Top Stories from the Sports pages of the International Herald Tribune,
Saturday, October 30, 1999
Grand Prix Drivers Set for Final Battle
In Japan, Irvine and Hakkinen Both Have Chance of Snatching the Title
By Brad Spurgeon International Herald Tribune
PARIS - The outcome of the Japanese Grand Prix at Suzuka on Sunday will determine whether this season's Formula One championship is about speed or reliability.
Eddie Irvine and Ferrari got to the top of the standings by being more reliable than Mika Hakkinen and McLaren. Hakkinen, who earned 11 pole positions, was faster, but like Irvine he only won four races.
But if Irvine's words on Thursday in Suzuka are an indication of how he will drive on Sunday for what may become his first world drivers' title, then Hakkinen will have to watch out.
''I don't intend to treat it any differently from the way I would treat any other race,'' Irvine said. ''You must do things the same way that you normally do them. If you try to do too much, you cause confusion. I intend to cruise along in my normal mode.''
That cruising mode started in the first race of the season at the Australian Grand Prix in March when Irvine inherited his first Formula One victory after both Hakkinen and Michael Schumacher, in the other Ferrari, were knocked out of contention with technical problems.
The Northern Irishman led the championship through the next race, in Brazil, where Hakkinen won, and Irvine gained two points for finishing fifth.
At the San Marino Grand Prix at Imola, Irvine's car suffered its only breakdown this season and it was Schumacher who inherited the victory from Hakkinen, who drove his car off the track into a wall while leading the race.
The Monaco Grand Prix was the high point of the season for Ferrari when Schumacher and Irvine came in first and second, and the team led the constructors' championship 44 points to 20 over McLaren. But the next four races saw a drop in the team and car's level and errors by Schumacher that culminated in a first-lap accident at the British Grand Prix at Silverstone in July in which Schumacher broke his leg.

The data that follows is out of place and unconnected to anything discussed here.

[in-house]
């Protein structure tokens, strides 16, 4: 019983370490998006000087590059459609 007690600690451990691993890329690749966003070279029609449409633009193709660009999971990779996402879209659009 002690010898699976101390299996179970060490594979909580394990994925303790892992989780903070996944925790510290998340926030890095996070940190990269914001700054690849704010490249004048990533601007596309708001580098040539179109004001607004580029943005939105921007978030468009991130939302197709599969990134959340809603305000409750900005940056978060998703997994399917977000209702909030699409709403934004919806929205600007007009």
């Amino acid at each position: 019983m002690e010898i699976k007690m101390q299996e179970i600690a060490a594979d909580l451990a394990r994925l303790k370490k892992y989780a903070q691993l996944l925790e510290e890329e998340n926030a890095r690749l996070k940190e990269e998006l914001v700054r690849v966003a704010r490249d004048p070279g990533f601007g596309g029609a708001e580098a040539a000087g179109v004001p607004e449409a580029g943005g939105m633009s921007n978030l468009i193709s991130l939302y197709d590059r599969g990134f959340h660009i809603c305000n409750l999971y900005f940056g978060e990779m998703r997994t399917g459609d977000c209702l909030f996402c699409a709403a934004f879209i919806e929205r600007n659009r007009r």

During those four races, while Schumacher gained only six points, and Hakkinen gained 26, Irvine steadily scored in each race to gather 14 points. As Schumacher exited the series in second place with 32 points, Irvine took over the role as the team's number one driver and also had 32 points. He played the role perfectly by winning the next two races, in Austria and Germany.
Ferrari's momentum finally slumped in August when McLaren came in first and second in the next two races. Hakkinen won in Hungary, but after a first corner scuffle with David Coulthard in Belgium he finished only second. The four points he lost would have put him equal to Irvine today.
Irvine nevertheless continued his steady stride through the points, finishing third in Hungary and fourth in Belgium. As the series went to the Italian Grand Prix last month, Hakkinen led the standings by one point, 60 to 59.
Hakkinen dominated Ferrari's home grand prix until he made a gearshift error while leading the race and he spun off. The 1998 world champion broke down in tears of frustration by the side of the track that symbolized his and his team's entire season.
While Hakkinen cried, Irvine finished the Italian Grand Prix in sixth place, and gained the single point that drew him level to Hakkinen. Then at the European Grand Prix at the Nurburgring, Germany, the two leaders fought out the championship at the back of the pack before Hakkinen finished in fifth place for two points, while Irvine got none.
So in Malaysian two weeks ago, Hakkinen and McLaren Ñ which was eight points ahead of Ferrari Ñ could have clinched the championships. But the race marked the return of Schumacher. The German qualified a second faster than Hakkinen and Irvine, and then pulled aside to let Irvine pass him to win the race.
That put both Irvine and Ferrari back in the lead by four points. (Ferrari was subsequently disqualified after McLaren complained about the legality of its cars, but a week later they were re-instated.)
To win the title, Irvine must simply finish ahead of Hakkinen, or hope the Finn does not score enough points to tie him. Hakkinen will win the title if he wins in Japan, or if he ties Irvine. He can only do that by finishing second or third, depending on Irvine's position. In a tie, Hakkinen wins on the basis of his greater number of second or third placings throughout the season.
Should McLaren tie Ferrari, by earning four points more than the team on Sunday, they will win the constructors' title on the basis of the number of victories. Ferrari must simply stay ahead.
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